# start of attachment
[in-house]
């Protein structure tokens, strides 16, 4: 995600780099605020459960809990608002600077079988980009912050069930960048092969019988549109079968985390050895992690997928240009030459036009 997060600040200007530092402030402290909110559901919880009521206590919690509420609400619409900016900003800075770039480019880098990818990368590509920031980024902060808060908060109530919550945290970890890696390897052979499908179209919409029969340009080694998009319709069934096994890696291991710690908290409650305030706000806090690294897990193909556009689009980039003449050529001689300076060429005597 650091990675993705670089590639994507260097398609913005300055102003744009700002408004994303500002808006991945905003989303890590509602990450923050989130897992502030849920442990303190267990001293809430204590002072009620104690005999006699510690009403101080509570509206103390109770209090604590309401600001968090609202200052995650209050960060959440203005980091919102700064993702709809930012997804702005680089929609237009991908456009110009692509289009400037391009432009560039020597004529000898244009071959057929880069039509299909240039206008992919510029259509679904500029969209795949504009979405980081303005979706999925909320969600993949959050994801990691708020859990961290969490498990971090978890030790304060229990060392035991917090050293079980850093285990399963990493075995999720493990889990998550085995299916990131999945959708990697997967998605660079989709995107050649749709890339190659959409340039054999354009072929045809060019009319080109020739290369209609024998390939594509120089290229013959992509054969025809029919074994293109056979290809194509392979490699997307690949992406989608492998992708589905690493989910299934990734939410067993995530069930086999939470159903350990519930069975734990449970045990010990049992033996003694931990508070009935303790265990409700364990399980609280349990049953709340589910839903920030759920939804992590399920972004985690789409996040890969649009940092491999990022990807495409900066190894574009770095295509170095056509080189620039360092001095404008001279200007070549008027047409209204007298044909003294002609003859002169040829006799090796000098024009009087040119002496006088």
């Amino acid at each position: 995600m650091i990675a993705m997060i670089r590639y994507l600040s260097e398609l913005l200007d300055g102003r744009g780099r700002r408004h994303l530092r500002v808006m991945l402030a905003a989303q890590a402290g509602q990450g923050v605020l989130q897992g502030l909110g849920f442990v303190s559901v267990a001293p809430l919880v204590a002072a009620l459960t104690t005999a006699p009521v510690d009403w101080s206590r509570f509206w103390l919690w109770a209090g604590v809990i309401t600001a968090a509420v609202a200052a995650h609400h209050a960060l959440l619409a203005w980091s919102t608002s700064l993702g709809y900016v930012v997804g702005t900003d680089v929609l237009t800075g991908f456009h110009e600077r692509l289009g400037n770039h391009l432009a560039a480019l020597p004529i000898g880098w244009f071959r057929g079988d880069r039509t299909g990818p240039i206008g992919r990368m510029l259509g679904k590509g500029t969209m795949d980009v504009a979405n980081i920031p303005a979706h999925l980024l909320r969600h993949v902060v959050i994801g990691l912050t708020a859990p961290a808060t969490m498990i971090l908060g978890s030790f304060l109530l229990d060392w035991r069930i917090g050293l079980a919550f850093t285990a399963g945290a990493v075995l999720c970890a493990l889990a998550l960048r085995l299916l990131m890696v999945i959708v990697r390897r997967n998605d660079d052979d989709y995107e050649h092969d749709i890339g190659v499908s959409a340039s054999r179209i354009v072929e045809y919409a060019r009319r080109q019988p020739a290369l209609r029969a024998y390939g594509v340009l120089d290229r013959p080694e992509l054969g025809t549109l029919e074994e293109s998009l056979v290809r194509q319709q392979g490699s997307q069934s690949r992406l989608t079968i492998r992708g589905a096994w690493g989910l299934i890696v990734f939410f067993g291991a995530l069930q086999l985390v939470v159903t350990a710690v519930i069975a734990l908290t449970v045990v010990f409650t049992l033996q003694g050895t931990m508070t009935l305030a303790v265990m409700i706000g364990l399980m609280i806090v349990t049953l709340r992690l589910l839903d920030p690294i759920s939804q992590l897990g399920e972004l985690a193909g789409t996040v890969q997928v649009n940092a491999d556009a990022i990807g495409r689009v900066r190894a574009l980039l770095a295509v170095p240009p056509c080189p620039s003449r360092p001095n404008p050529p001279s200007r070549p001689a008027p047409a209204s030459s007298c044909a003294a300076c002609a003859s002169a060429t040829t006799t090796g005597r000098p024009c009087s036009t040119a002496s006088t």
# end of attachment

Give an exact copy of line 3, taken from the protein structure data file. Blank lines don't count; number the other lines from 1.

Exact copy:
């Amino acid at each position: 995600m650091i990675a993705m997060i670089r590639y994507l600040s260097e398609l913005l200007d300055g102003r744009g780099r700002r408004h994303l530092r500002v808006m991945l402030a905003a989303q890590a402290g509602q990450g923050v605020l989130q897992g502030l909110g849920f442990v303190s559901v267990a001293p809430l919880v204590a002072a009620l459960t104690t005999a006699p009521v510690d009403w101080s206590r509570f509206w103390l919690w109770a209090g604590v809990i309401t600001a968090a509420v609202a200052a995650h609400h209050a960060l959440l619409a203005w980091s919102t608002s700064l993702g709809y900016v930012v997804g702005t900003d680089v929609l237009t800075g991908f456009h110009e600077r692509l289009g400037n770039h391009l432009a560039a480019l020597p004529i000898g880098w244009f071959r057929g079988d880069r039509t299909g990818p240039i206008g992919r990368m510029l259509g679904k590509g500029t969209m795949d980009v504009a979405n980081i920031p303005a979706h999925l980024l909320r969600h993949v902060v959050i994801g990691l912050t708020a859990p961290a808060t969490m498990i971090l908060g978890s030790f304060l109530l229990d060392w035991r069930i917090g050293l079980a919550f850093t285990a399963g945290a990493v075995l999720c970890a493990l889990a998550l960048r085995l299916l990131m890696v999945i959708v990697r390897r997967n998605d660079d052979d989709y995107e050649h092969d749709i890339g190659v499908s959409a340039s054999r179209i354009v072929e045809y919409a060019r009319r080109q019988p020739a290369l209609r029969a024998y390939g594509v340009l120089d290229r013959p080694e992509l054969g025809t549109l029919e074994e293109s998009l056979v290809r194509q319709q392979g490699s997307q069934s690949r992406l989608t079968i492998r992708g589905a096994w690493g989910l299934i890696v990734f939410f067993g291991a995530l069930q086999l985390v939470v159903t350990a710690v519930i069975a734990l908290t449970v045990v010990f409650t049992l033996q003694g050895t931990m508070t009935l305030a303790v265990m409700i706000g364990l399980m609280i806090v349990t049953l709340r992690l589910l839903d920030p690294i759920s939804q992590l897990g399920e972004l985690a193909g789409t996040v890969q997928v649009n940092a491999d556009a990022i990807g495409r689009v900066r190894a574009l980039l770095a295509v170095p240009p056509c080189p620039s003449r360092p001095n404008p050529p001279s200007r070549p001689a008027p047409a209204s030459s007298c044909a003294a300076c002609a003859s002169a060429t040829t006799t090796g005597r000098p024009c009087s036009t040119a002496s006088t």